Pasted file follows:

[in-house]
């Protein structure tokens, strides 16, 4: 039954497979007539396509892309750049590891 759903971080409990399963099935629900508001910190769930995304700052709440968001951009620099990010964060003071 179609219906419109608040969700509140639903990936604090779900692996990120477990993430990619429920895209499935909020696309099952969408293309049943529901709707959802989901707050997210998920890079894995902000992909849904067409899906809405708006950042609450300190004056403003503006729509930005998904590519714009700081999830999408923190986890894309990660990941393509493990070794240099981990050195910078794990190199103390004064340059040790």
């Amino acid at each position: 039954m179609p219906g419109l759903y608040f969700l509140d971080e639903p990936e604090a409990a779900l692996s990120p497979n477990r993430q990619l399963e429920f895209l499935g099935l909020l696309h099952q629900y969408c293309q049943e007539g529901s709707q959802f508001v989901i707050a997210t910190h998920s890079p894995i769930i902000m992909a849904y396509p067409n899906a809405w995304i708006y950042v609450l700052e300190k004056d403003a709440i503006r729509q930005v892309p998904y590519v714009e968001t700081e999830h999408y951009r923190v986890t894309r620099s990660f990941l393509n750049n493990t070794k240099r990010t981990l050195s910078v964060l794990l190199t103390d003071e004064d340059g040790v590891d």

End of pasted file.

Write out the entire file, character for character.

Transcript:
[in-house]
């Protein structure tokens, strides 16, 4: 039954497979007539396509892309750049590891 759903971080409990399963099935629900508001910190769930995304700052709440968001951009620099990010964060003071 179609219906419109608040969700509140639903990936604090779900692996990120477990993430990619429920895209499935909020696309099952969408293309049943529901709707959802989901707050997210998920890079894995902000992909849904067409899906809405708006950042609450300190004056403003503006729509930005998904590519714009700081999830999408923190986890894309990660990941393509493990070794240099981990050195910078794990190199103390004064340059040790």
């Amino acid at each position: 039954m179609p219906g419109l759903y608040f969700l509140d971080e639903p990936e604090a409990a779900l692996s990120p497979n477990r993430q990619l399963e429920f895209l499935g099935l909020l696309h099952q629900y969408c293309q049943e007539g529901s709707q959802f508001v989901i707050a997210t910190h998920s890079p894995i769930i902000m992909a849904y396509p067409n899906a809405w995304i708006y950042v609450l700052e300190k004056d403003a709440i503006r729509q930005v892309p998904y590519v714009e968001t700081e999830h999408y951009r923190v986890t894309r620099s990660f990941l393509n750049n493990t070794k240099r990010t981990l050195s910078v964060l794990l190199t103390d003071e004064d340059g040790v590891d």